(2) Out of these, Brahmins and Kshatriyas were given many privileges. They were not burdened with taxes. The burden of taxes was on prostitutes only. Brahmins had the right to education. Kshatriyas had political power. Agriculture and trade were in the hands of prostitutes, while the Shudras had to do less quality work. 

(3) At the same time, the caste system was becoming more rigid. The upper castes were privileged and were gaining more prestige in society.

Ashram system.

Ashram’s system was a major feature of this period. The life of the individual was arranged in four ashrams. She thus

(1) Brahmacharyashram: After the Upanayana ritual of the child, he had to stay at the Gurugriha and study.

(2) Grihasthashram: In this period of life, a person has to live a worldly life by getting married. He had to perform all the duties of a householder.

(3) Vanprasthashram: This was considered a prelude to Sannyasashram. In this state, a person had to move away from the world and live in the forest.

(4) Sannyasashram: In this state, a person had to give up the world completely and take sannyasa.

Family.

(1) It was an important social organization. During this period patriarchal family system was in vogue. 

(2) During the Vedic period, women did not have an important place in society. Their freedom was diminished. They were inferior to men. They were not given the opportunity of an education. 

(3) The practice of child marriage had become commonplace. This destroyed the freedom of women to choose their mates. It was during this period that Sati’s move began to gain recognition.

Marriage.

This institution also gained importance during the Brahmanical period. Many restrictions on marriage began to come into existence. Eight types of marriage were considered. They are- (1) Brahma, (2) Daiva, (3) Arsh, (4) Prajapatya, (5) Asura, (6) Gandharva, (7) Rakshas, and (8) Paishachik.

Rites.

These were considered important religious rituals in a person’s life. There is no unanimity about the number of rites; But, sixteen important rites were recognized.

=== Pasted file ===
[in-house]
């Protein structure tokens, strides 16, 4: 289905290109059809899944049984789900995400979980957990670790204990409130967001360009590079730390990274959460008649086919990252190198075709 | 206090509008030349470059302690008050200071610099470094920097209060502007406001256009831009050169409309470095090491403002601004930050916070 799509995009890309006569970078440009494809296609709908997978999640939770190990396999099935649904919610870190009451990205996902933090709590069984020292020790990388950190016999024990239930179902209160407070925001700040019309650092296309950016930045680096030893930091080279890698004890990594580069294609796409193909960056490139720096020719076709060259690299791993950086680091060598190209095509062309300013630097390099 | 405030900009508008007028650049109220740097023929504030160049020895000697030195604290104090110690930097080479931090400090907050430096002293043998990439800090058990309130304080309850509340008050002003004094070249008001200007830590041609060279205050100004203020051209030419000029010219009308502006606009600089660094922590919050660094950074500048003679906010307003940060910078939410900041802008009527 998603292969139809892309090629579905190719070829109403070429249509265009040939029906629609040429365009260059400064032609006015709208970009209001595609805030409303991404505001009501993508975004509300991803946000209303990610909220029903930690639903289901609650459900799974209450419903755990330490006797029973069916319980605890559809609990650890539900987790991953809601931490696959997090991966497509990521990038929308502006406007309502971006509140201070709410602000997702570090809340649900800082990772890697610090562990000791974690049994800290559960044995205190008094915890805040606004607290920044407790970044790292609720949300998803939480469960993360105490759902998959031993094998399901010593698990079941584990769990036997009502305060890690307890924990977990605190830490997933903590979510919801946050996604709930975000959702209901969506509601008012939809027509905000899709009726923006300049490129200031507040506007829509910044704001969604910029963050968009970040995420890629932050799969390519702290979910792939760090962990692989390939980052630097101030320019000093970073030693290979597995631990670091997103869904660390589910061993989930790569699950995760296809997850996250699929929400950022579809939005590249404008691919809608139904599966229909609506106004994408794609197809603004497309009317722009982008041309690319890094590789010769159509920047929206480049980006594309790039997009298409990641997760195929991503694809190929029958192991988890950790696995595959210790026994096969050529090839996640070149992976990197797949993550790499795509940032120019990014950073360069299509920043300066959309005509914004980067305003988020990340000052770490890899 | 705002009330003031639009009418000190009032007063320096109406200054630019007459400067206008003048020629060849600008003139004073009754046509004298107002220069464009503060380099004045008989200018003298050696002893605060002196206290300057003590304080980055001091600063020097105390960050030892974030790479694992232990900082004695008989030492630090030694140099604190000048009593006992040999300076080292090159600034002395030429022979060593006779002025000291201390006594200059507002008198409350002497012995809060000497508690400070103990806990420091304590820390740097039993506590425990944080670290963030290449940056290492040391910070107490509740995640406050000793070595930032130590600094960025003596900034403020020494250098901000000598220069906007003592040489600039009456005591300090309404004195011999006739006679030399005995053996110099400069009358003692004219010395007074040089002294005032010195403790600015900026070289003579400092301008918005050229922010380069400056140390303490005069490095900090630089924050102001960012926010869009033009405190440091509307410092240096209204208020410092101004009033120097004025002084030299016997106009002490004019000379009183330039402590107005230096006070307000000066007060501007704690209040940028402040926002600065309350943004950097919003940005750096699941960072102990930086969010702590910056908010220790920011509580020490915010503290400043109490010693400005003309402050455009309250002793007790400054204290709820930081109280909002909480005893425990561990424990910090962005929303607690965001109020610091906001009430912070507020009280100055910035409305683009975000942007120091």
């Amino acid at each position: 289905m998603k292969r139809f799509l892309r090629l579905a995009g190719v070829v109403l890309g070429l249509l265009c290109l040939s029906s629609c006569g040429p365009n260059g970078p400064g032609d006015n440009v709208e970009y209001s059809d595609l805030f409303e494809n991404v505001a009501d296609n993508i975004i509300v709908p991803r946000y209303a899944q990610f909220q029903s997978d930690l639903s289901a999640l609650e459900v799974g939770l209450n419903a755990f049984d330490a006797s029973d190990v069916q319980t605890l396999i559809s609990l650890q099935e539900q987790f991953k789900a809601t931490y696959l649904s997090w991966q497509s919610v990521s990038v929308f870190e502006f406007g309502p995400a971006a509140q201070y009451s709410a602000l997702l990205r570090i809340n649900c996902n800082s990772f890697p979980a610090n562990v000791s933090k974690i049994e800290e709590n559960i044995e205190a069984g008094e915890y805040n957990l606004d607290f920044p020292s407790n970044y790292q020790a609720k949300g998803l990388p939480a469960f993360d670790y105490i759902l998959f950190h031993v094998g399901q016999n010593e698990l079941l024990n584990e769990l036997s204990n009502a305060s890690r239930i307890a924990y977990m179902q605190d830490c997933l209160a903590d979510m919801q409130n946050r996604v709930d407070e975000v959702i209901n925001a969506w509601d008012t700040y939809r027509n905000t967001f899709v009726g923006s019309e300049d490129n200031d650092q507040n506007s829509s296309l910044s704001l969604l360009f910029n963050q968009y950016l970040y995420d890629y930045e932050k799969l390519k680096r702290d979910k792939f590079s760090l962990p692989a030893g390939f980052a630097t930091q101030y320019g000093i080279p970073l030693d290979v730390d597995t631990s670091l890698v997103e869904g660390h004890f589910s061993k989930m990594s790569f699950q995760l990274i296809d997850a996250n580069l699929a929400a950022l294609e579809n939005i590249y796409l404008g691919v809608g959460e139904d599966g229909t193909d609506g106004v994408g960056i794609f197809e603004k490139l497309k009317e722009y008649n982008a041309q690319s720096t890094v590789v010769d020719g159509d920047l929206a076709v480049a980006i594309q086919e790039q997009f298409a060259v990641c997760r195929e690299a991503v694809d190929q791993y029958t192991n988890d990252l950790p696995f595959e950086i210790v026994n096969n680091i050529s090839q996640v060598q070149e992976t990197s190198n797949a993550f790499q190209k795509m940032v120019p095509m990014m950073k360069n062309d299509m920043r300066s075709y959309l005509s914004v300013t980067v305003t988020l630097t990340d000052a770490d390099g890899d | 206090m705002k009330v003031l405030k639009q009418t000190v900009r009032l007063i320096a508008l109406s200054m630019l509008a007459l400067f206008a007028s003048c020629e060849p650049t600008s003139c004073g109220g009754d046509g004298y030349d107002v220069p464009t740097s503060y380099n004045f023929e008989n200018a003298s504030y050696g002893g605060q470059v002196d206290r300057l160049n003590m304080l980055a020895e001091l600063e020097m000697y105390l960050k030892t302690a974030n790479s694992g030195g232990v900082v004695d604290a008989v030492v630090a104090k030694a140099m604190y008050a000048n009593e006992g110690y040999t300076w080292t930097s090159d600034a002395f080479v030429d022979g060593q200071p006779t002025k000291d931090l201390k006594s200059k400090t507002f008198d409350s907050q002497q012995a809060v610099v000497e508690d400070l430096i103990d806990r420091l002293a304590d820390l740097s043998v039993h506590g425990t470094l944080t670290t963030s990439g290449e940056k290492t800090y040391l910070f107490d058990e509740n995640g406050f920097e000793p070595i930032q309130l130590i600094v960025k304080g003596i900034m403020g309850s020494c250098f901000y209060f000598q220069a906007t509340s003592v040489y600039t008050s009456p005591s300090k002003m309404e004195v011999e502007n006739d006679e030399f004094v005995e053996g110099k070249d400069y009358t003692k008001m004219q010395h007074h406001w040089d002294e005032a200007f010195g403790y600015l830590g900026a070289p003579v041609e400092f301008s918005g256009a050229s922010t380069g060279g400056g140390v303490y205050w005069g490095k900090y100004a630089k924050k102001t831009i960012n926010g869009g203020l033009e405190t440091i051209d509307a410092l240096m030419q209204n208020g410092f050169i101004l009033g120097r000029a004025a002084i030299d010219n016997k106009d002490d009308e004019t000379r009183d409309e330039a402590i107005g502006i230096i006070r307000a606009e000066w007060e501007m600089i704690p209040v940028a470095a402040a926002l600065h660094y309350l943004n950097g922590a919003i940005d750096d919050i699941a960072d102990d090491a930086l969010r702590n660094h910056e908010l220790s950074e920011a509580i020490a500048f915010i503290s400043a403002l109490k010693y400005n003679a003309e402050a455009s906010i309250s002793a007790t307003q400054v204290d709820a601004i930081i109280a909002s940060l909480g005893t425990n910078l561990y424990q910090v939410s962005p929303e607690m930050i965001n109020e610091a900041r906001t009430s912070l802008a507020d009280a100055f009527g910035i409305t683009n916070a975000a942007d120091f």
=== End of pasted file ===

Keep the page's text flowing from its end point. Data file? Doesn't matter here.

Financial status.

(1) In the Brahmanical period, agriculture was the main occupation of the people. Rice, wheat, barley, sesame, cotton, etc. were grown on the farm. Animal husbandry was another important occupation during this period. 

(2) Trade and small-scale industries had made great strides during this period. Artisans and professionals were doing different jobs in society. For example- weaver, blacksmith, carpenter, potter, laundress, barber, painter, butcher, etc. Agriculture and trade were in the hands of prostitutes. 

(3) Some coins were also circulated during this period.

Religious situation.

(1) The nature of Dharma became more complex during the Brahmanical period. Sacrifices and rituals began to be given more importance. As the importance of Yajna Sanstha increased, so did the importance of the Purohit class i.e. Brahmins. The priest became the link between God and the host. Sacrifices performed without a priest led to the perception that the host did not get the desired fruit. Therefore, the superiority of Brahmins was automatically proved. He established dominance over society. 

(2) The importance of deities like Indra and Varuna in the Vedic period decreased during this period. Instead, the importance of gods like Vishnu, Prajapati, and Shiva increased. 

(3) The religious ideas of the Aryans were also influenced to some extent by the religious ideas of the non-Aryans. As a result, superstitions about ghosts, vampires, and witchcraft grew.